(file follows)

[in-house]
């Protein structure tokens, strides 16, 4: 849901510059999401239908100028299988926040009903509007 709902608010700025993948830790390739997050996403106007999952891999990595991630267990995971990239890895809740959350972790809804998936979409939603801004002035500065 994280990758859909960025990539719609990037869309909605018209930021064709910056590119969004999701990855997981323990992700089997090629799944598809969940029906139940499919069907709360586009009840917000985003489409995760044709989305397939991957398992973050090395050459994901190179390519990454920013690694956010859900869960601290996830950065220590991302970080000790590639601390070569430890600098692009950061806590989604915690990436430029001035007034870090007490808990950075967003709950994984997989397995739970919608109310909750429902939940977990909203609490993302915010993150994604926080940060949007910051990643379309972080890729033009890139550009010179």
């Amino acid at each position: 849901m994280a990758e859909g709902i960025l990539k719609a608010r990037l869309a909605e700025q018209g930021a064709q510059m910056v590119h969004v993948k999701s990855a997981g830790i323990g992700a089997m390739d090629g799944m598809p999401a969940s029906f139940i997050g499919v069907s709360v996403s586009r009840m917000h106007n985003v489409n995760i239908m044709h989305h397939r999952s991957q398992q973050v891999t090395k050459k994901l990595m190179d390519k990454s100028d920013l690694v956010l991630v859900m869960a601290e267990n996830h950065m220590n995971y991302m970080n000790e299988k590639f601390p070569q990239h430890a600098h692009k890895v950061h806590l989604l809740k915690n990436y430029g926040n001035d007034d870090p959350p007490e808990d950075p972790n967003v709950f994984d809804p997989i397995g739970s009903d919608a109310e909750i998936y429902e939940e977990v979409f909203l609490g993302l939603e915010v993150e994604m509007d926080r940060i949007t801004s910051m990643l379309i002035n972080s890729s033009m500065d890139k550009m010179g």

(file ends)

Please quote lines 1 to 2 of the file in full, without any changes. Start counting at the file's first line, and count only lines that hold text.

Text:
[in-house]
């Protein structure tokens, strides 16, 4: 849901510059999401239908100028299988926040009903509007 709902608010700025993948830790390739997050996403106007999952891999990595991630267990995971990239890895809740959350972790809804998936979409939603801004002035500065 994280990758859909960025990539719609990037869309909605018209930021064709910056590119969004999701990855997981323990992700089997090629799944598809969940029906139940499919069907709360586009009840917000985003489409995760044709989305397939991957398992973050090395050459994901190179390519990454920013690694956010859900869960601290996830950065220590991302970080000790590639601390070569430890600098692009950061806590989604915690990436430029001035007034870090007490808990950075967003709950994984997989397995739970919608109310909750429902939940977990909203609490993302915010993150994604926080940060949007910051990643379309972080890729033009890139550009010179």